A couple of weeks ago one of my Honours students remarked how impressive it was that I read books; he then gasped when I said that I often read the same book more than once. His comment was only topped when another Honours darling told me that she hated reading. My honest reaction was, then why are you doing a postgraduate degree if you don’t want to read? But unfortunately, it seems as if less and less students think reading is important and most seem to try avoid it as much as possible. Instead, they seem to prefer taking the easy route when it comes to research and are content at having a quick skim on Wikipedia. The more concise the better. Unfortunately, I’m no cartoonist, but if I were, I’d so draw what I’m about to write next to prove how dangerous such behaviour is.
The world is on the brink of destruction; the nuclear blast that the Americans fired at North Korea killed most and left many more a walking abomination of death and glowing radiation. A few survived, but in this world I’m convinced it’ll only be those of us who know how to live without technology that’ll be able to rescue the human race, kill the zombies and start a new Eden (I’m banking on being supreme ruler and will name the new world Lepus Sylvaticus).
Anyway, picture this: The zombies are attacking, there is no power and the internet has crashed permanently. The only way to defend yourself and acquire the information on how to survive is located in a quaint and archaic building previously known as a library. In order to survive, you are required to search through volumes of text and read the fine detail because not every zombie is the same. Knowing the difference between the bucketheads and coneheads is vital because only one can be defeated by butter, while the other is only susceptible to chainsaws. But here’s the problem, nobody has the ability to find anything in any of the books because they’re too used to having Google find information for them. And worse, after two sentences of reading they are bored, because nobody is used to reading anything in detail, and so they give up, succumbing to a bloody zombie mauling.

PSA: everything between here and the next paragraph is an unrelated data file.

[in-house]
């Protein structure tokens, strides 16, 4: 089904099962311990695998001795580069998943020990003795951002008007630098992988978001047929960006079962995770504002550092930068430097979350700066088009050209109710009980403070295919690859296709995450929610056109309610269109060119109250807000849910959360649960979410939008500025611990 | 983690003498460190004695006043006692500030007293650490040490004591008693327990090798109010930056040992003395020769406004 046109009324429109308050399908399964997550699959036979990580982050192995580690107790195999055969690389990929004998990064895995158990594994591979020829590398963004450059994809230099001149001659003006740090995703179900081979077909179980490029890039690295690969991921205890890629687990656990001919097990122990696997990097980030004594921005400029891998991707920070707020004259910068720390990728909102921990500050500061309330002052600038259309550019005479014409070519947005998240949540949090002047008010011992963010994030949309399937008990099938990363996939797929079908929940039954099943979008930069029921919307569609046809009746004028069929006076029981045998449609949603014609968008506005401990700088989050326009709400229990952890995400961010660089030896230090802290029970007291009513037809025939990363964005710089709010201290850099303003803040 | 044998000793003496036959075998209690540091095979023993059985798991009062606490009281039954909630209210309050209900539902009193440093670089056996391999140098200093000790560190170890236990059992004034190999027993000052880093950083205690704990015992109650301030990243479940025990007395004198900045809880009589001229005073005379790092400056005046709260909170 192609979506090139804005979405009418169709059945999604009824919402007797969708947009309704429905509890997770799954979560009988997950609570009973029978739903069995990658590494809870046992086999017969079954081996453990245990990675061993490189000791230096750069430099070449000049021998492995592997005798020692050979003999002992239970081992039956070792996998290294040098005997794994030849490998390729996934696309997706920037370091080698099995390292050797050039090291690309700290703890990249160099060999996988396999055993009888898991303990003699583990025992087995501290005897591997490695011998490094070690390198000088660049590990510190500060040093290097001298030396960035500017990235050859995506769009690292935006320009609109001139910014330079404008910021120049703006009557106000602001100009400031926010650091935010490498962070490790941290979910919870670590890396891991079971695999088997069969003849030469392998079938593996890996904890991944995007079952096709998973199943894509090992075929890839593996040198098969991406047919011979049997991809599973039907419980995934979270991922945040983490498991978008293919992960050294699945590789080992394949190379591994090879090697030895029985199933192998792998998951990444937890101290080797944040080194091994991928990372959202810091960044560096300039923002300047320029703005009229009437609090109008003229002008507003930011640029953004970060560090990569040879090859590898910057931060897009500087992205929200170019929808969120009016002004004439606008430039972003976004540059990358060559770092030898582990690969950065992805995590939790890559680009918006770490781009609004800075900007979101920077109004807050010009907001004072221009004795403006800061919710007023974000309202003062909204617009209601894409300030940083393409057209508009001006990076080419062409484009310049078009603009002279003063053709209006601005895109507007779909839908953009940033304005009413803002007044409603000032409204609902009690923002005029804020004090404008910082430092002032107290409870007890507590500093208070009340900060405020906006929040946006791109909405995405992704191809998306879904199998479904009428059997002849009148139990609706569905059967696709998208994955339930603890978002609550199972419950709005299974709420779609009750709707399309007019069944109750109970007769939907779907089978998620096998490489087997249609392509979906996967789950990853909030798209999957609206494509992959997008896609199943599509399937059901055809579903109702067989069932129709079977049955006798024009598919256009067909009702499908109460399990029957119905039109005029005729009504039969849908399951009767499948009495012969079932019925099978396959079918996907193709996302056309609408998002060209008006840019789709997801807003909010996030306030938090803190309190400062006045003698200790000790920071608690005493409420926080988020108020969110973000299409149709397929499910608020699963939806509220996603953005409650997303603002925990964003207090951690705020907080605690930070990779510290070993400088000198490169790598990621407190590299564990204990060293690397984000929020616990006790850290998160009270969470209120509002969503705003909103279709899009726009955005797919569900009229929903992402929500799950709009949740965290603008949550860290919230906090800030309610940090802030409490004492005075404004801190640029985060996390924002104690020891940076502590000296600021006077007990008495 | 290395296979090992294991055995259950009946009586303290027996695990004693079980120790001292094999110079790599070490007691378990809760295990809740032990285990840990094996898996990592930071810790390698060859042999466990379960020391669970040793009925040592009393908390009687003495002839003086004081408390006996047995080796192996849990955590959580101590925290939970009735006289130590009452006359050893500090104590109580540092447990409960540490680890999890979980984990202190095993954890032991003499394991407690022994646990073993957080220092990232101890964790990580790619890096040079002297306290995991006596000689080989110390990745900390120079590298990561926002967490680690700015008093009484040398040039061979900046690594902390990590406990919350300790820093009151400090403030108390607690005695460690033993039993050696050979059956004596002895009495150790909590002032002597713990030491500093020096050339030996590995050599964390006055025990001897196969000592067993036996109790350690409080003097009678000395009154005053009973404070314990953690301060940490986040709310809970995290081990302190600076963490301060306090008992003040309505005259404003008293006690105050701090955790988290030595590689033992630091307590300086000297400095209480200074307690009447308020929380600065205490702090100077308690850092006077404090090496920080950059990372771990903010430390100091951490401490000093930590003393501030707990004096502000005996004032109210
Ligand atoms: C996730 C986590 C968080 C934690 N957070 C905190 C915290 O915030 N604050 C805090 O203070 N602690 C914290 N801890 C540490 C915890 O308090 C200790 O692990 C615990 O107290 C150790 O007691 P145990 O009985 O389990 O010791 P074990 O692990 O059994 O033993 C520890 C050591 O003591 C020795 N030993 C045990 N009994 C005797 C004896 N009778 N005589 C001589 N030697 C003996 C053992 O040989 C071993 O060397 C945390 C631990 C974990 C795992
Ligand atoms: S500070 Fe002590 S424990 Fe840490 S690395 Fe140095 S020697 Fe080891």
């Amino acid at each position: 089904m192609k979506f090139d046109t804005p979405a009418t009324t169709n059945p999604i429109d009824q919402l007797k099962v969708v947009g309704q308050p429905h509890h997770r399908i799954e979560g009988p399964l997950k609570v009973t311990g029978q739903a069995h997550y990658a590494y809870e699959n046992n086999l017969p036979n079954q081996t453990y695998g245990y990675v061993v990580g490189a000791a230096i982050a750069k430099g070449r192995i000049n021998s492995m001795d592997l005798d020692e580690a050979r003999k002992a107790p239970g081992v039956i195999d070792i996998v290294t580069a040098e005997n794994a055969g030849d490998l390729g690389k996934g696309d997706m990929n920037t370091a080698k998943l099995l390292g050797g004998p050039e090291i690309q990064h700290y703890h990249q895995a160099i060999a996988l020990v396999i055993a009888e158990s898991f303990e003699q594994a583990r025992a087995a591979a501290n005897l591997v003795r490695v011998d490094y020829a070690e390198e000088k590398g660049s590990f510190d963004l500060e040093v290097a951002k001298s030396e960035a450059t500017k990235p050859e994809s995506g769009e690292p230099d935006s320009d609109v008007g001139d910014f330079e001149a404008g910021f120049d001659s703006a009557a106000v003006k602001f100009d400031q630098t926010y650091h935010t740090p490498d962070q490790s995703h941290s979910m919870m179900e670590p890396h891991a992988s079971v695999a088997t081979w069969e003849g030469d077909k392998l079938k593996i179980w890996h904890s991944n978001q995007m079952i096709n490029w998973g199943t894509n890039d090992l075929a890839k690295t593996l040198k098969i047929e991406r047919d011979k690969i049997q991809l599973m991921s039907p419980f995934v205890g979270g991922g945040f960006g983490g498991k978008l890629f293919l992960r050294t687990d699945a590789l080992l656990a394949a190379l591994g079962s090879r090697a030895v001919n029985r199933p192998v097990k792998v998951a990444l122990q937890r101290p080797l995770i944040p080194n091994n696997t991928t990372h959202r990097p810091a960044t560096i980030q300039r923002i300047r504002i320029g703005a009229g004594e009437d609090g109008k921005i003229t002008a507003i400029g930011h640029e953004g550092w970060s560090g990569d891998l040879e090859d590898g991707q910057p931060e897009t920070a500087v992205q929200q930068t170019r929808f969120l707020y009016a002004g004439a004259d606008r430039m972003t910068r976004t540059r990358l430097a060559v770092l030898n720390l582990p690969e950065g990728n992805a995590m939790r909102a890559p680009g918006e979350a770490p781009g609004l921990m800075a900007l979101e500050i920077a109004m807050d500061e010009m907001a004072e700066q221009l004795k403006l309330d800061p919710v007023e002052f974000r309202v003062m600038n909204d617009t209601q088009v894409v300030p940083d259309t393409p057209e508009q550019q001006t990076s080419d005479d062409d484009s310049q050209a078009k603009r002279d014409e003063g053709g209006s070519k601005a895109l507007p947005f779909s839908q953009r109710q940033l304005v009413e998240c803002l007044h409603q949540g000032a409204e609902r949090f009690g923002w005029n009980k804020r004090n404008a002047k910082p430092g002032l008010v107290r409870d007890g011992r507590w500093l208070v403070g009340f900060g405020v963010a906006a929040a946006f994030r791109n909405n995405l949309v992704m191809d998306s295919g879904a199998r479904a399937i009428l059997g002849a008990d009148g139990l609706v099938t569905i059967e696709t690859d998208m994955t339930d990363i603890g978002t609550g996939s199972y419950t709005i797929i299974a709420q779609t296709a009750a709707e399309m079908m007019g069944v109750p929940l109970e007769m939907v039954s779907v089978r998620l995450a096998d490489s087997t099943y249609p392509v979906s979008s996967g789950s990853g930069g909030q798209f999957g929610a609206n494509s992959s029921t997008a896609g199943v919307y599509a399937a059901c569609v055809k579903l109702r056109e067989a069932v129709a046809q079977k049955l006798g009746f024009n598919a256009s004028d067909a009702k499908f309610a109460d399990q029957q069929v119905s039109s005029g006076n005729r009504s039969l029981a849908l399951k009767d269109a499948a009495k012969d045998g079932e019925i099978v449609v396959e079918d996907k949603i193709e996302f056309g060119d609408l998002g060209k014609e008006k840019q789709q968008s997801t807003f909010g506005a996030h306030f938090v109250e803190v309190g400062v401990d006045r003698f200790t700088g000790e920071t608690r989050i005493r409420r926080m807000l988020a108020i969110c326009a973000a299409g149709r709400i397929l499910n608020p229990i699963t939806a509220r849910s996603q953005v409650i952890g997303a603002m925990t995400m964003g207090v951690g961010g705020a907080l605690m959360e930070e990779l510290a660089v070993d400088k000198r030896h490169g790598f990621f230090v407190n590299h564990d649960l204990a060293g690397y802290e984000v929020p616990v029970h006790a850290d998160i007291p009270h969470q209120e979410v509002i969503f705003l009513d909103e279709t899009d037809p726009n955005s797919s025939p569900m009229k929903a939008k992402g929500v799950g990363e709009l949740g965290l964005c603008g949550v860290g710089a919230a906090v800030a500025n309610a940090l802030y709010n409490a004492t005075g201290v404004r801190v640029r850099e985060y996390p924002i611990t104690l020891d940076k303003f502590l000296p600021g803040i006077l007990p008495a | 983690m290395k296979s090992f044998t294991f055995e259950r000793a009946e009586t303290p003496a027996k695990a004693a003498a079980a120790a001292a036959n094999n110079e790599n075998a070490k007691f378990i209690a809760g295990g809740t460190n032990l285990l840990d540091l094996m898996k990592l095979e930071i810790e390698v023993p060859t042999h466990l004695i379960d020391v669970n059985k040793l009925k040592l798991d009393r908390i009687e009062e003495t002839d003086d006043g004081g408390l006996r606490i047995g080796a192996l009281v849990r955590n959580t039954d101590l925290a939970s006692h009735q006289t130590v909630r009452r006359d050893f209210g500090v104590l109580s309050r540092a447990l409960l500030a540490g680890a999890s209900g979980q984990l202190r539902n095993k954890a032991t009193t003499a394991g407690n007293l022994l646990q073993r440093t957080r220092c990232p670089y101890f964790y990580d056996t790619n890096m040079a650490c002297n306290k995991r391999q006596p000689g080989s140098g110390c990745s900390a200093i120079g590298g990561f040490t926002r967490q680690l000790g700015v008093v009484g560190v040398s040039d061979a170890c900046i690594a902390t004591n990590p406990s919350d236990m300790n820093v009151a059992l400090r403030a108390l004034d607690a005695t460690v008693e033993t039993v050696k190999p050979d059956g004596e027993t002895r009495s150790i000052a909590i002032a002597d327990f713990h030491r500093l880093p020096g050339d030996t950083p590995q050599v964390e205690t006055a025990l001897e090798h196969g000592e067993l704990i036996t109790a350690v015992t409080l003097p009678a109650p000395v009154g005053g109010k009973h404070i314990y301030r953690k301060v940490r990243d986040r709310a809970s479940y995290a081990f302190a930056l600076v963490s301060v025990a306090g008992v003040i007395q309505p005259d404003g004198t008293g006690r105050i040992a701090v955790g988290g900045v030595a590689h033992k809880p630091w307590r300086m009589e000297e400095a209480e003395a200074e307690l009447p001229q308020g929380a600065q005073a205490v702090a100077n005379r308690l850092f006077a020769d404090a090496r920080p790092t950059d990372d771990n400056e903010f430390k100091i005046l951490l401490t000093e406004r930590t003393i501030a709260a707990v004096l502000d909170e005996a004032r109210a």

In another scenario, you may have survived on pure idiotic luck, but the zombies are fast approaching and not only do you not know how to kill them, because you won’t read more than two sentences, but you also have no clue how many you are going to have to kill because along with no internet, you have no calculators to add up how many are after you. It’s that story sum that you thought was of no use during Math class: You are surrounded by 68 zombies. Tommy has 28 chainsaws while Susie has 11. How many chainsaws do you need to pick up to get out alive? Too slow! And you actually needed butter because they were bucketheads. Your tiny brain is now being devoured. Bye bye!
Now, after this amazingly brilliant insight, I hope you see how important it is not to rely so heavily on technology? You don’t want to survive a nuclear holocaust just to be devoured by zombies, do you? Come on! Read a book! Learn to add, and most importantly, stop asking Google for everything!